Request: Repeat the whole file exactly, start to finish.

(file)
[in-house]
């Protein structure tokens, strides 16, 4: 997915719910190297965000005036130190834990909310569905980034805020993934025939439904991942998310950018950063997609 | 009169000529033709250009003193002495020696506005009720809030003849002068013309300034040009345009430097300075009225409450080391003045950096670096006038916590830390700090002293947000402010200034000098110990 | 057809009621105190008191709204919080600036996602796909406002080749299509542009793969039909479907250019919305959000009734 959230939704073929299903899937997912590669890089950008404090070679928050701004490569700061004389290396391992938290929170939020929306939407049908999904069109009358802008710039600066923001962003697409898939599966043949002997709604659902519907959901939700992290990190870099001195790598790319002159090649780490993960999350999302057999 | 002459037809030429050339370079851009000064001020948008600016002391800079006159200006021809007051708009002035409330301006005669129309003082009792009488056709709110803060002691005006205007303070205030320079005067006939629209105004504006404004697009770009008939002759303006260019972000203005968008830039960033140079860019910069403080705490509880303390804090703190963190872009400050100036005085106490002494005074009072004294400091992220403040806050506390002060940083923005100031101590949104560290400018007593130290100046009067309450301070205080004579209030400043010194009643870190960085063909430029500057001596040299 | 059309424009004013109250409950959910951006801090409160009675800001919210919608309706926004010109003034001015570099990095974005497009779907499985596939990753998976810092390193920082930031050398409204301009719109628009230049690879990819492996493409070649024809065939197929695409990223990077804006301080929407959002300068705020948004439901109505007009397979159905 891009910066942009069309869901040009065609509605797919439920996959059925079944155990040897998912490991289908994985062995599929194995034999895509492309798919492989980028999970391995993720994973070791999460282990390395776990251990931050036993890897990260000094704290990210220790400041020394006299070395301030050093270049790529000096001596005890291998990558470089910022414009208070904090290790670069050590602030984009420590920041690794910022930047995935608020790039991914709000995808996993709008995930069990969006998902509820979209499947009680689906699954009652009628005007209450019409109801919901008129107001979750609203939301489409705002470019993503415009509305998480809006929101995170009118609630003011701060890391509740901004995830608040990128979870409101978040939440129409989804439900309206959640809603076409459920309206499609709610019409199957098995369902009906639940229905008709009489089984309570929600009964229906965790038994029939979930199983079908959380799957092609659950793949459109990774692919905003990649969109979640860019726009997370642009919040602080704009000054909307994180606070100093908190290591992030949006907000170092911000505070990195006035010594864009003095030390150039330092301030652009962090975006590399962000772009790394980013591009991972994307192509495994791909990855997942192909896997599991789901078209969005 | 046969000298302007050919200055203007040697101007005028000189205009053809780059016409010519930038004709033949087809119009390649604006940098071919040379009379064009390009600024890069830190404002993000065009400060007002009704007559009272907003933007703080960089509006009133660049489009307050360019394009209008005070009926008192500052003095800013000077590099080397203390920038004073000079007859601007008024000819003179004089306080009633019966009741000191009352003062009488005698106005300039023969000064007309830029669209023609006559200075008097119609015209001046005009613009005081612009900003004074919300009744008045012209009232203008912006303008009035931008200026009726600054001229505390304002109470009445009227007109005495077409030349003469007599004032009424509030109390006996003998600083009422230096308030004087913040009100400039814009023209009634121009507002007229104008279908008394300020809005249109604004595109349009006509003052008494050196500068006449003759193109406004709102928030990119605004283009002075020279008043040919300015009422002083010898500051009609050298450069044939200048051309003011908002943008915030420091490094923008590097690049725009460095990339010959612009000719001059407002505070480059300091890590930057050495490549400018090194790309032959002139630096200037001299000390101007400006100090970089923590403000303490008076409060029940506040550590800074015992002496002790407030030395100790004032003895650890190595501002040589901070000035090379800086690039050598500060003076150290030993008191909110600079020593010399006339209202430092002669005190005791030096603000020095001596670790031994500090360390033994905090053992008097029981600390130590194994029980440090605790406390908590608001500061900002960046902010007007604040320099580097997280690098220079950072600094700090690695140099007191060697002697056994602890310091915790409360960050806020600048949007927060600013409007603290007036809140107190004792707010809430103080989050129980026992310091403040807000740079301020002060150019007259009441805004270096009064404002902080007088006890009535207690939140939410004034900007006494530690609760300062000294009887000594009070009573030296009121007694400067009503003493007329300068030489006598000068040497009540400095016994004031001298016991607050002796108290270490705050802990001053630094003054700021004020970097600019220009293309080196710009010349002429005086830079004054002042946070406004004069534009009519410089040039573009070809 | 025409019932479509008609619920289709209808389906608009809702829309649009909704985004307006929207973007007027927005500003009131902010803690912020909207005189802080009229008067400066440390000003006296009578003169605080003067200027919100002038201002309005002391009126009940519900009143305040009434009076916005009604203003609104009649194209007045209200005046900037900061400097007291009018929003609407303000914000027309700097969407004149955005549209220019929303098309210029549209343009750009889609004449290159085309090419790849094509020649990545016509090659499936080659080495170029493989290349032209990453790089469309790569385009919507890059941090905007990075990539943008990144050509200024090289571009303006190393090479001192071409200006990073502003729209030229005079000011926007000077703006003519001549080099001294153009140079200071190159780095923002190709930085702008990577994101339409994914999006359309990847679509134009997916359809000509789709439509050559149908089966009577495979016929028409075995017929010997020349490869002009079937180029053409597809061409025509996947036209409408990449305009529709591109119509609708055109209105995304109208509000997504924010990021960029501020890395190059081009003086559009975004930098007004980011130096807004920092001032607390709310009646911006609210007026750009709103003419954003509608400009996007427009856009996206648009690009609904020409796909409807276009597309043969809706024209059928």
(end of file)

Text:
[in-house]
């Protein structure tokens, strides 16, 4: 997915719910190297965000005036130190834990909310569905980034805020993934025939439904991942998310950018950063997609 | 009169000529033709250009003193002495020696506005009720809030003849002068013309300034040009345009430097300075009225409450080391003045950096670096006038916590830390700090002293947000402010200034000098110990 | 057809009621105190008191709204919080600036996602796909406002080749299509542009793969039909479907250019919305959000009734 959230939704073929299903899937997912590669890089950008404090070679928050701004490569700061004389290396391992938290929170939020929306939407049908999904069109009358802008710039600066923001962003697409898939599966043949002997709604659902519907959901939700992290990190870099001195790598790319002159090649780490993960999350999302057999 | 002459037809030429050339370079851009000064001020948008600016002391800079006159200006021809007051708009002035409330301006005669129309003082009792009488056709709110803060002691005006205007303070205030320079005067006939629209105004504006404004697009770009008939002759303006260019972000203005968008830039960033140079860019910069403080705490509880303390804090703190963190872009400050100036005085106490002494005074009072004294400091992220403040806050506390002060940083923005100031101590949104560290400018007593130290100046009067309450301070205080004579209030400043010194009643870190960085063909430029500057001596040299 | 059309424009004013109250409950959910951006801090409160009675800001919210919608309706926004010109003034001015570099990095974005497009779907499985596939990753998976810092390193920082930031050398409204301009719109628009230049690879990819492996493409070649024809065939197929695409990223990077804006301080929407959002300068705020948004439901109505007009397979159905 891009910066942009069309869901040009065609509605797919439920996959059925079944155990040897998912490991289908994985062995599929194995034999895509492309798919492989980028999970391995993720994973070791999460282990390395776990251990931050036993890897990260000094704290990210220790400041020394006299070395301030050093270049790529000096001596005890291998990558470089910022414009208070904090290790670069050590602030984009420590920041690794910022930047995935608020790039991914709000995808996993709008995930069990969006998902509820979209499947009680689906699954009652009628005007209450019409109801919901008129107001979750609203939301489409705002470019993503415009509305998480809006929101995170009118609630003011701060890391509740901004995830608040990128979870409101978040939440129409989804439900309206959640809603076409459920309206499609709610019409199957098995369902009906639940229905008709009489089984309570929600009964229906965790038994029939979930199983079908959380799957092609659950793949459109990774692919905003990649969109979640860019726009997370642009919040602080704009000054909307994180606070100093908190290591992030949006907000170092911000505070990195006035010594864009003095030390150039330092301030652009962090975006590399962000772009790394980013591009991972994307192509495994791909990855997942192909896997599991789901078209969005 | 046969000298302007050919200055203007040697101007005028000189205009053809780059016409010519930038004709033949087809119009390649604006940098071919040379009379064009390009600024890069830190404002993000065009400060007002009704007559009272907003933007703080960089509006009133660049489009307050360019394009209008005070009926008192500052003095800013000077590099080397203390920038004073000079007859601007008024000819003179004089306080009633019966009741000191009352003062009488005698106005300039023969000064007309830029669209023609006559200075008097119609015209001046005009613009005081612009900003004074919300009744008045012209009232203008912006303008009035931008200026009726600054001229505390304002109470009445009227007109005495077409030349003469007599004032009424509030109390006996003998600083009422230096308030004087913040009100400039814009023209009634121009507002007229104008279908008394300020809005249109604004595109349009006509003052008494050196500068006449003759193109406004709102928030990119605004283009002075020279008043040919300015009422002083010898500051009609050298450069044939200048051309003011908002943008915030420091490094923008590097690049725009460095990339010959612009000719001059407002505070480059300091890590930057050495490549400018090194790309032959002139630096200037001299000390101007400006100090970089923590403000303490008076409060029940506040550590800074015992002496002790407030030395100790004032003895650890190595501002040589901070000035090379800086690039050598500060003076150290030993008191909110600079020593010399006339209202430092002669005190005791030096603000020095001596670790031994500090360390033994905090053992008097029981600390130590194994029980440090605790406390908590608001500061900002960046902010007007604040320099580097997280690098220079950072600094700090690695140099007191060697002697056994602890310091915790409360960050806020600048949007927060600013409007603290007036809140107190004792707010809430103080989050129980026992310091403040807000740079301020002060150019007259009441805004270096009064404002902080007088006890009535207690939140939410004034900007006494530690609760300062000294009887000594009070009573030296009121007694400067009503003493007329300068030489006598000068040497009540400095016994004031001298016991607050002796108290270490705050802990001053630094003054700021004020970097600019220009293309080196710009010349002429005086830079004054002042946070406004004069534009009519410089040039573009070809 | 025409019932479509008609619920289709209808389906608009809702829309649009909704985004307006929207973007007027927005500003009131902010803690912020909207005189802080009229008067400066440390000003006296009578003169605080003067200027919100002038201002309005002391009126009940519900009143305040009434009076916005009604203003609104009649194209007045209200005046900037900061400097007291009018929003609407303000914000027309700097969407004149955005549209220019929303098309210029549209343009750009889609004449290159085309090419790849094509020649990545016509090659499936080659080495170029493989290349032209990453790089469309790569385009919507890059941090905007990075990539943008990144050509200024090289571009303006190393090479001192071409200006990073502003729209030229005079000011926007000077703006003519001549080099001294153009140079200071190159780095923002190709930085702008990577994101339409994914999006359309990847679509134009997916359809000509789709439509050559149908089966009577495979016929028409075995017929010997020349490869002009079937180029053409597809061409025509996947036209409408990449305009529709591109119509609708055109209105995304109208509000997504924010990021960029501020890395190059081009003086559009975004930098007004980011130096807004920092001032607390709310009646911006609210007026750009709103003419954003509608400009996007427009856009996206648009690009609904020409796909409807276009597309043969809706024209059928």